On May 14 in Rosetown, four teams from two schools squared off in the first Sun West Debate Tournament in many years. Students from North West Central School (NWCS) came down to Rosetown to challenge the Rosetown Central High School (RCHS) Debate Team on their own turf! Everyone was nervous but everyone was also excited. For the RCHS Team, it would be their first chance to debate someone who wasn’t from their own school and for the NWCS Team, it was their first debate!
The RCHS Team, which had only started this year, invited all Sun West schools to the tournament and although in this first year only NWCS accepted, as RCHS Coach John McPhee stated: “it is still a great beginning.” Click here to learn about the RCHS Debate Team .
The NWCS Team had only had two weeks to prepare. During the recent Sun West Student Leadership Conference, Brylee Jeffries one of the RCHS Team members and Sun West Student Leadership Program members promoted the Tournament and the NWCS asked their teach Leora Diakuw, who was well-known for her involvement in debate to bring them to the tournament. “We are going to this – right!?” the students asked Ms. Diakuw upon seeing Brylee’s announcement of the tournament.
The picture above features the participants and coaches in the May 14 Debate Tournament in Rosetown. Top row (left to right): Leora Diakuw (coach), Alexandra Summach, Tari Wenzel, Enzo Occena, Semi Igbekoyi, Brylee Jeffries, Jack Hamilton, John McPhee (coach). Bottom row (left to right): Chloe Eyford, Jade Hilderman, Kennedi Powell, Danika Swan, Atlas Foshaug, Kennedy Roesch
The two teams met in the RCHS theatre in front of an audience of family members and friends. Each school had two teams and there was a total of four debates so that each team would have the chance to debate both of the other school’s teams. The topics for each debate were not known until just before the debate. After the topics were announced the teams each had 30 minutes to research the topic and plan their strategies. The four topics were: “School authorities should have access to a student’s cell phone if they were accused of bullying;” “Final exams should be eliminated;” “Academic awards should be eliminated;” and “Participation in sports should be mandatory in high school.”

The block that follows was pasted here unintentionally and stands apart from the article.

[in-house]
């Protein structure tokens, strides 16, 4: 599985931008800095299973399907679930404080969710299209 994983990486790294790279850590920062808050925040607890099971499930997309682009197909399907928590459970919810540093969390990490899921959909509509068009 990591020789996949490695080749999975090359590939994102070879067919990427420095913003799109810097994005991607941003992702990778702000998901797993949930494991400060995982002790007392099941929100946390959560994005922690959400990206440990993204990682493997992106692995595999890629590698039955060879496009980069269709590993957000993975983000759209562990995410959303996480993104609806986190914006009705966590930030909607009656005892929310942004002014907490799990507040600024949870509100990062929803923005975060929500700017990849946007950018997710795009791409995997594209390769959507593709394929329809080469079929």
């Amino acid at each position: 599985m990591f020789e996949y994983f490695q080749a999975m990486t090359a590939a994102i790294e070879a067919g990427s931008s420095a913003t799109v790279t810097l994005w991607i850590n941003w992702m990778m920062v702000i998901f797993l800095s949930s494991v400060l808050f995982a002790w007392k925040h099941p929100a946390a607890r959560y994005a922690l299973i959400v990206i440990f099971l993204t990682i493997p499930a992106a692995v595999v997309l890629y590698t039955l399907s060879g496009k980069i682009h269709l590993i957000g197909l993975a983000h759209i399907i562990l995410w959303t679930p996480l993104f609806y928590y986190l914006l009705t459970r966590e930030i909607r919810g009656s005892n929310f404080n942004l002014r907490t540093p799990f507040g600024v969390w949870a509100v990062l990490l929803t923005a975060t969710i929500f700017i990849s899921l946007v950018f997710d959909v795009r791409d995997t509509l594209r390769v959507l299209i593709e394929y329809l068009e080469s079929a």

Each debate was adjudicated by three judges. These were Adele Smith and Julia Coutts, both who are retired RCHS teachers and former debate coaches and Conrad Olson, an RCHS graduate who had participated in debate in university. Following each debate, the judges would provide the debaters with a verbal evaluation and useful analysis of what they had done well and where they could improve. The judges’ advice was very helpful and the debaters incorporated much of what they were told as the tournament continued making for a very strong finish for all involved. The Judges also tracked points for each of the debaters and provided them with summaries after the tournament were finished so they could each see how they had fared individually and as a team.
RCHS Coach McPhee closed the tournament by noting how valuable it is to learn to discuss disagreements in a spirit of respect and congratulated the students for their participation stating: “whether you know it or not you are helping change the world in a good way.”
Other schools had expressed interest in participating in the Tournament but this year’s short time frame proved too difficult for them. Coach McPhee, however, expressed optimism that next year with more preparation time that more schools will take part and debate will become an important part of Sun West culture.